Others see hope in a generation of businesses born long after Sandler's Wall
Street foray. "One thing that made me seek out biotechnology vs. big
pharmaceutical was both the environment -- the energy, the faster pace -- but
also the culture perhaps was more a meritocracy than you have in big
organizations that have been around for a long time," says Peggy Philips, chief operating officer and executive vice-president at Immunex Corp.
For her part, Sandler, who runs a corporation that last year made the "top
companies for executive women" list in Working Woman magazine, believes leading by example helps. But she isn't just talking about her own title. Golden West is one of the few major companies with a board that has more women on it than men. "We're making a statement," Sandler says.
One the vast majority of Corporate America has yet to heed.
A TALE OF TWO SEXES
Top 10 earners in 2000*
Earnings in Millions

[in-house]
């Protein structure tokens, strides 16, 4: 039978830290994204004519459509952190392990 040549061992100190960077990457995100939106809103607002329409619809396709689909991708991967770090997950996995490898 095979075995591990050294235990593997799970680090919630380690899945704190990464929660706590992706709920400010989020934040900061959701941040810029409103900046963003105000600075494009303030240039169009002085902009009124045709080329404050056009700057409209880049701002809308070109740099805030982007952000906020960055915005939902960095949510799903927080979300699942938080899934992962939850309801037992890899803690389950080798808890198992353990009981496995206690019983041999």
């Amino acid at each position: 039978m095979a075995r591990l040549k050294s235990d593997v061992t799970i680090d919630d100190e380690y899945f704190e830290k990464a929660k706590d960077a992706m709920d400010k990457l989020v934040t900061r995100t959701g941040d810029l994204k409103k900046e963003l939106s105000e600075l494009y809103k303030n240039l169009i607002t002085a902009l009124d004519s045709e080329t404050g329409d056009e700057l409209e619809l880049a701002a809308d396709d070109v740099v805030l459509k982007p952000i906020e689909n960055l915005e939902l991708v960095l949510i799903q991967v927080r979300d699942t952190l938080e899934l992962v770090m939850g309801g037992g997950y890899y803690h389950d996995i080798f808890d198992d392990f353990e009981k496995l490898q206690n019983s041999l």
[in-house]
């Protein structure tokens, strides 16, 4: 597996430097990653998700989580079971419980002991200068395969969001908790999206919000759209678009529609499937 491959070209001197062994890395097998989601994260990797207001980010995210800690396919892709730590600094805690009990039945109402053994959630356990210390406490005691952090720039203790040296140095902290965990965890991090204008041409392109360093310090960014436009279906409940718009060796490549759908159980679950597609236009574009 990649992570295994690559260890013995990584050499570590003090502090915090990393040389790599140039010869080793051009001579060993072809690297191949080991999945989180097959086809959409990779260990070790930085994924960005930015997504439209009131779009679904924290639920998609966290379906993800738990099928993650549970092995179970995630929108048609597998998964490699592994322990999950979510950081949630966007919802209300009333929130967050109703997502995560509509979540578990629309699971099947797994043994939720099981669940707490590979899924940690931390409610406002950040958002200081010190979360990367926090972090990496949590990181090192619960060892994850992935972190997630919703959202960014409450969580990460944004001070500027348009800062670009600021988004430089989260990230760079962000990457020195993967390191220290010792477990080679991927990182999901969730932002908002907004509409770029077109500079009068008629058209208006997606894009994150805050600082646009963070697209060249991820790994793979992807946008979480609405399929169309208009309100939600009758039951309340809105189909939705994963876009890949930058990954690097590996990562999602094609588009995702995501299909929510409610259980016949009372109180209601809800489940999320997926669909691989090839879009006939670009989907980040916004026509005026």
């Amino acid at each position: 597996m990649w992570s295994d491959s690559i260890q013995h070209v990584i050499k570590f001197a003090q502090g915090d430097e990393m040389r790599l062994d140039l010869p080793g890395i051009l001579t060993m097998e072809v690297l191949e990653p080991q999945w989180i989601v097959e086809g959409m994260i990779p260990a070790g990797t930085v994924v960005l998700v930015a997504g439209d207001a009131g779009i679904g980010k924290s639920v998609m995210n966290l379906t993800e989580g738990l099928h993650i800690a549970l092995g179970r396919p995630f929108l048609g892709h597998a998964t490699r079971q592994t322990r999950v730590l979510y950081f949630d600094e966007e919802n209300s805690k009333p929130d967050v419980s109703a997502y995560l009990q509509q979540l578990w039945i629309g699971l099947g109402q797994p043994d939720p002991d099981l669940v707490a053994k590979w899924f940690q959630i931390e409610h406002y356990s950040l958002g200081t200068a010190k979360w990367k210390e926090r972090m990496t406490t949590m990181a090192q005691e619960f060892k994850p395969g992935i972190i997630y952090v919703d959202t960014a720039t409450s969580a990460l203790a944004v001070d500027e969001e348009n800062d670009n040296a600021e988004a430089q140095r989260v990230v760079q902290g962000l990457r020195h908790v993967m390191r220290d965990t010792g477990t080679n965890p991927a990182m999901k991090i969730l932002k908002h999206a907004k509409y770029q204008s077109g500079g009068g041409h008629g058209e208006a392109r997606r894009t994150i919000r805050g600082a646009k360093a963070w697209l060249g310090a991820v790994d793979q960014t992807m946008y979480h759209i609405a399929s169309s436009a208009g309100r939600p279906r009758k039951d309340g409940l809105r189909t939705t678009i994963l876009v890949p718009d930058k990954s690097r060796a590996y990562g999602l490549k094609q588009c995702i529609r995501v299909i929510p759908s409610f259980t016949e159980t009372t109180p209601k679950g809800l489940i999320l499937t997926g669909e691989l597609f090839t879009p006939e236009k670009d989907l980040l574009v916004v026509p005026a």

former chmn. & co-CEO, Citigroup
former pres. & COO, Oracle
chmn. & CEO, Citigroup
CEO, AOL Time Warner
pres. & CEO, Cisco Systems
group v-p., Microsoft
chmn., Enron Corp.
chmn., pres., & CEO, Cendant
pres. & COO, Sprint FON Group
L. Dennis Kozlowski
chmn. & CEO, Tyco International
Earnings in Millions
sr. v-p., Yahoo!
vice-chmn., exec. v-p., Charles Schwab
M. Zita Cobb
exec. v-p., JDS Uniphase
exec. v-p., Genentech
group exec. v-p., Wells Fargo
former sr. v-p., 3Com
COO, Colgate-Palmolive Co.
former exec. v-p. & CFO, Adaptive Broadband
exec. v-p. & CFO, Lucent
chief information officer, Goldman Sachs
*Earnings include salary, bonus, exercised stock options,
restricted shares, and long-term incentive payments.
Data: Execucomp and Standard & Poor's Institutional Market
Services, a division of The McGraw-Hill Companies.
By Pamela Mendels in New York